The latest numbers come as Pfizer and BioNTech announced they will submit a request to the U.S. Food and Drug Administration for emergency use authorization of their mRNA COVID-19 vaccine candidate, called BNT162b2.

The emergency use authorization could allow high-risk groups in the United States to receive doses of the vaccine by the middle to end of December, the companies said. The request for authorization comes days after an analysis this week revealed the prototype vaccine to be 95% effective during large-scale Phase 3 clinical trials.

The Department of Public Health tweaked the state’s quarantine guidance this week, allowing people exposed to COVID-19 to leave quarantine as early as 10 days if they test negative beforehand.

People exposed to COVID-19 who get a test eight days into their quarantine and end up negative would be allowed to leave quarantine under the guidance that took effect on Wednesday, Health and Human Services Secretary Marylou Sudders said during a news conference at the Massachusetts State House.

Those people must also not have or have had any symptoms and must continue to watch their health during the two-week period, according to the guidance. If they develop symptoms, they should get retested. The rest of the quarantine guidelines remains unchanged.

On Friday, Massachusetts added two more states to the list of states it is requiring visitors — or those returning to Mass. from those states — to quarantine for 14 days or get a negative COVID test. Maine and New Hampshire were added to the list leaving only Vermont and Hawaii the only two states Massachusetts is not restricting travel from.

Here are the number of coronavirus cases in each Massachusetts county:

Barnstable County: 2,488

Berkshire County: 1,201

Bristol County: 17,337

Dukes County: 224

Essex County: 30,674

Franklin County: 571

Hampden County: 13,929

Hampshire County: 2,037

Middlesex County: 40,680

Nantucket County: 262

Norfolk County: 14,569

Plymouth County: 13,505

Suffolk County: 34,270

Worcester County: 22,038

Unknown location: 553

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How to change or cancel flights as the pandemic and travel restrictions cripple the airline industry’s nascent recovery



a large passenger jet sitting on top of a runway: Airline passengers reconsidering their holiday plans can take advantage of new policies offered by most major airlines. MARTIN SYLVEST/Ritzau Scanpix/AFP/Getty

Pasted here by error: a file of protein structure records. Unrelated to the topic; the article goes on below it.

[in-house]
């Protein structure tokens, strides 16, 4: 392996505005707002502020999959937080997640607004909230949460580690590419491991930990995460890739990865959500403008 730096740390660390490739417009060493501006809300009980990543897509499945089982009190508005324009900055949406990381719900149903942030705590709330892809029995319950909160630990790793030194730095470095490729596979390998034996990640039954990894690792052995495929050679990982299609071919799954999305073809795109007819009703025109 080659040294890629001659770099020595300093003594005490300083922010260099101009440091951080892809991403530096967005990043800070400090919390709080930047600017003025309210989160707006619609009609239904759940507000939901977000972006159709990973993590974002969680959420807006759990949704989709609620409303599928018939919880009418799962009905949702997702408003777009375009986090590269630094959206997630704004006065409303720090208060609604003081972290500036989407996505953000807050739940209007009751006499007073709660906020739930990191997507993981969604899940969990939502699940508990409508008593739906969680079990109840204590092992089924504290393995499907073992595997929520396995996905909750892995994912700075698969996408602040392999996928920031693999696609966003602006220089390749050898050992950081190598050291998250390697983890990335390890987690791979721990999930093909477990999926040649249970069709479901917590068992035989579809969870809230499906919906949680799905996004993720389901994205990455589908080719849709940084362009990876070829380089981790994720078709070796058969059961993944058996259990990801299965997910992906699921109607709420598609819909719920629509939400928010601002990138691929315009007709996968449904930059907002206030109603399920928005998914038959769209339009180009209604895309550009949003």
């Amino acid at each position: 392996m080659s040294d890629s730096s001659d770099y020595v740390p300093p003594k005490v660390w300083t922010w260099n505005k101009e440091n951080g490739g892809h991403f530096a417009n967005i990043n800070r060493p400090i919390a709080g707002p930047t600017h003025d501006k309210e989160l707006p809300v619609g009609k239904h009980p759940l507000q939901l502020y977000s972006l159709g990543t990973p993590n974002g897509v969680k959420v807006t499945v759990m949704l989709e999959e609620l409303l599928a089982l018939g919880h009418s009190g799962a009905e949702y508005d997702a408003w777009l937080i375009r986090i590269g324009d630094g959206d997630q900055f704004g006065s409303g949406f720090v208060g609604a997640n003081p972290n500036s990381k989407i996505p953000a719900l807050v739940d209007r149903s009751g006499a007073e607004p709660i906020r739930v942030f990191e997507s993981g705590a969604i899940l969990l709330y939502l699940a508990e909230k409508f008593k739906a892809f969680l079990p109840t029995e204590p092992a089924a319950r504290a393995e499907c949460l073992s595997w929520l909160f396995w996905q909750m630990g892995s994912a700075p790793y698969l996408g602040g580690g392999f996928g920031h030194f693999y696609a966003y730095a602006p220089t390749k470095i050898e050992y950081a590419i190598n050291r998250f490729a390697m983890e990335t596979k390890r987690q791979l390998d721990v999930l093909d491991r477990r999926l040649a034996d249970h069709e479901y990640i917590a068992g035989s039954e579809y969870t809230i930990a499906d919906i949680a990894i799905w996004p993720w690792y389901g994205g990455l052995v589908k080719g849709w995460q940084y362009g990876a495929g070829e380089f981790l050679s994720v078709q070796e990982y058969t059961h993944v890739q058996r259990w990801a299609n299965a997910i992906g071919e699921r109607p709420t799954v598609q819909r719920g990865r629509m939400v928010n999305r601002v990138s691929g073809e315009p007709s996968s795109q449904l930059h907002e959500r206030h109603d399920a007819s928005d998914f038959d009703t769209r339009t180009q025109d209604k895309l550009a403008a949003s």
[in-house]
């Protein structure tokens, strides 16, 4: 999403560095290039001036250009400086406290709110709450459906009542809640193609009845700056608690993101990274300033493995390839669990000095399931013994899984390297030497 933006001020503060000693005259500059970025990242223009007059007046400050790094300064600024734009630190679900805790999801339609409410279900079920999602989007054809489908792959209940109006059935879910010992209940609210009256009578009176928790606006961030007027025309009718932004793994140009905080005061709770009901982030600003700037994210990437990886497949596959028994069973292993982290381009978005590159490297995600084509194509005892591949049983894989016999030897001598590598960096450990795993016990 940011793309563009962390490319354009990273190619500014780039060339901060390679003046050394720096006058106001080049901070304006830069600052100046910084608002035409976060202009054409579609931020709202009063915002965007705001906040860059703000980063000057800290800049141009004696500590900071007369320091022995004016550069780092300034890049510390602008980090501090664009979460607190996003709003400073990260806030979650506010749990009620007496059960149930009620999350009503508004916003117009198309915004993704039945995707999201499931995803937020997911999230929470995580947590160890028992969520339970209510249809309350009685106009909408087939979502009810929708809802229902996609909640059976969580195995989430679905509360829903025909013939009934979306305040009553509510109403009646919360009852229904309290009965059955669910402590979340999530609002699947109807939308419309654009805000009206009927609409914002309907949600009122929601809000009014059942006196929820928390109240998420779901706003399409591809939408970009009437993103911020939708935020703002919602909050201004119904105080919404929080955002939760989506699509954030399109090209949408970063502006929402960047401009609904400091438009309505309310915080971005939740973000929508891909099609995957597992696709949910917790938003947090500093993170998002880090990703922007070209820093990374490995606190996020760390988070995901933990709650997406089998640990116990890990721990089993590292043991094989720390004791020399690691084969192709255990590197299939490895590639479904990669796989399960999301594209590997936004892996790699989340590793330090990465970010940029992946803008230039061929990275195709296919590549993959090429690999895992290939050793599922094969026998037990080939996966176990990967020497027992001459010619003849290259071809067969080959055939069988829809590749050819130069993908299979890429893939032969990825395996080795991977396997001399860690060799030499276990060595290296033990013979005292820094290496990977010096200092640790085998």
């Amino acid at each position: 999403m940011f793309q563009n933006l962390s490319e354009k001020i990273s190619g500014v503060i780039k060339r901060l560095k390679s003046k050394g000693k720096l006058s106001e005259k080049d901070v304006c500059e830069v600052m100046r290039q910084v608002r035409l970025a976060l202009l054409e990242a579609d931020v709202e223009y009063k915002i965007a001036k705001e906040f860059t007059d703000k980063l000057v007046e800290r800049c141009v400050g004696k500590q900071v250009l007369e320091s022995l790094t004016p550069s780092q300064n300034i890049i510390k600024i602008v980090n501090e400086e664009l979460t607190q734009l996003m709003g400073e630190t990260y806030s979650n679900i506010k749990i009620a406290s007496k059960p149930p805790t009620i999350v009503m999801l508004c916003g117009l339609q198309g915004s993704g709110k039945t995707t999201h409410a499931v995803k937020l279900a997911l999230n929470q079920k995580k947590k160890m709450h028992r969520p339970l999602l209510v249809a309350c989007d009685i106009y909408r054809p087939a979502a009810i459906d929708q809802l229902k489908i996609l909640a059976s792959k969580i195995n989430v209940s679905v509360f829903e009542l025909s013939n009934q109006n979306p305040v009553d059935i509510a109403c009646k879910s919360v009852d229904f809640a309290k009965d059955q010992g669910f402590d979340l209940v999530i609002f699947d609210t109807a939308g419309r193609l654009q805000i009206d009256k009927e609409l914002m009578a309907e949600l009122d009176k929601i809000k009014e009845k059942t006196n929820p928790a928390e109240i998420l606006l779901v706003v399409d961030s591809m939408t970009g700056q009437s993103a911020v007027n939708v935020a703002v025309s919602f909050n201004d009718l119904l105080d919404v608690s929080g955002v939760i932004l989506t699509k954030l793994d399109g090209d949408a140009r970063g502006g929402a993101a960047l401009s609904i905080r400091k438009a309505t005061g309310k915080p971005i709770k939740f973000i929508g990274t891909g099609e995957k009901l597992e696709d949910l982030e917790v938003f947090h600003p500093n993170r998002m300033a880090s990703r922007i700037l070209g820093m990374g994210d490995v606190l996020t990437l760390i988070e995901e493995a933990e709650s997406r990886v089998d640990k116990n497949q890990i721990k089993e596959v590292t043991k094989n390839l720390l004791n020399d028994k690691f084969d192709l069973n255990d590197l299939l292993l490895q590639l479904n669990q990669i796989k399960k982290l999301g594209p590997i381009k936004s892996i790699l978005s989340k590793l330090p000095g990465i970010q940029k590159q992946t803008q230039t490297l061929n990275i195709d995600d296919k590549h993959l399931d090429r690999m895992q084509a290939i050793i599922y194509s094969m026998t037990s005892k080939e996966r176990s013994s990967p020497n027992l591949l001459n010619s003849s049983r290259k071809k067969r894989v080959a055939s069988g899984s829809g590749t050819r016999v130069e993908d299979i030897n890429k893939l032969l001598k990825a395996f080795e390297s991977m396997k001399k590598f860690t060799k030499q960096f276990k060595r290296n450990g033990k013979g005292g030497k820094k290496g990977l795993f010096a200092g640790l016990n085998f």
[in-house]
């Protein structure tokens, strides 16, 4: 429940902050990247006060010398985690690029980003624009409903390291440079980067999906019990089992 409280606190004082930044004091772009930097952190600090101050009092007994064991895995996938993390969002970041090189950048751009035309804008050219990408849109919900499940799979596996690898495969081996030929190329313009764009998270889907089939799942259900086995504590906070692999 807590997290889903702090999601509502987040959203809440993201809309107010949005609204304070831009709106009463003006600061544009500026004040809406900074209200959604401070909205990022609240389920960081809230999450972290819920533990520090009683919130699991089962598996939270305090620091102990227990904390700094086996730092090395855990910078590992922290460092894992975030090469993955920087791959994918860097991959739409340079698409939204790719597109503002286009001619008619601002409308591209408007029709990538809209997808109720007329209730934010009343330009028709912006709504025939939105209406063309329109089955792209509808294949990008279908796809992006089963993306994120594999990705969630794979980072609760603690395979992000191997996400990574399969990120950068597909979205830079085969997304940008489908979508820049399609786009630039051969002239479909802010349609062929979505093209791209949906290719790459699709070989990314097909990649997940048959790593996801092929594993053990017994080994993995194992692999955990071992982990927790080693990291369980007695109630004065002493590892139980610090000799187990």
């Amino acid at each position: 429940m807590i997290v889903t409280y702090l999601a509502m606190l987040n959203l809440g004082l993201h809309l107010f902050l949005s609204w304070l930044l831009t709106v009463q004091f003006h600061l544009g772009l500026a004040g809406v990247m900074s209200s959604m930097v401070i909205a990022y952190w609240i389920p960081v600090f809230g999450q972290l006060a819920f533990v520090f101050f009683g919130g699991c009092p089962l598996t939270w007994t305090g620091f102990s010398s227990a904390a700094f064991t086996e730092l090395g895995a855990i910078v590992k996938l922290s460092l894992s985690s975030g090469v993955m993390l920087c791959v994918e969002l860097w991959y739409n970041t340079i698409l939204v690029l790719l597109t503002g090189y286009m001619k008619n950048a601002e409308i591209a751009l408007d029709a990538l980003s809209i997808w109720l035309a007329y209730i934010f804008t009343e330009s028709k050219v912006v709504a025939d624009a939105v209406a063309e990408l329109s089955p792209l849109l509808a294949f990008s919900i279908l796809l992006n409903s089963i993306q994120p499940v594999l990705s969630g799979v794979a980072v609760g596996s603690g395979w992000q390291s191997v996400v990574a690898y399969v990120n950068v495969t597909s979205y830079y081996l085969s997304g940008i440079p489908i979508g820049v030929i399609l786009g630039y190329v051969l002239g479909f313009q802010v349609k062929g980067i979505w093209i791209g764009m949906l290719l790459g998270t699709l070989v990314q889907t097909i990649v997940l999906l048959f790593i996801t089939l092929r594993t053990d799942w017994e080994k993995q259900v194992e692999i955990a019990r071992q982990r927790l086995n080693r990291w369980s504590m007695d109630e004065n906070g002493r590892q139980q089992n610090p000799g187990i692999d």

© Provided by Business Insider
Airline passengers reconsidering their holiday plans can take advantage of new policies offered by most major airlines. MARTIN SYLVEST/Ritzau Scanpix/AFP/Getty

  • A surge in COVID-19 cases across the US is encouraging would-be travelers to cancel their holiday flights.
  • Four major US airlines have eliminated change and cancel fees permanently, while others have travel waivers to make it easier to cancel when plans change.
  • Most airlines won’t offer a refund, however, unless a flight is canceled or there is a schedule change, so flyers should be strategic when they cancel. 
  • Visit Business Insider’s homepage for more stories.

The airline industry’s hope for an air travel resurgence during the holiday season may be dashed as some travelers are looking to avoid flying amid a coronavirus surge. 

Rising COVID-19 cases and new lockdown orders from governors across the US that limit how many people can be at Thanksgiving dinner are forcing travelers to rethink their holiday plans. And for some, that means staying off of airplanes, despite the industry’s push to show that flying is safe. 

For those looking to stay home, airlines are being more flexible this year out of any year prior when it comes to changing plans. In the US, four major airlines eliminated change and cancel fees permanently in an effort to increase bookings despite the ever-changing landscape of the pandemic.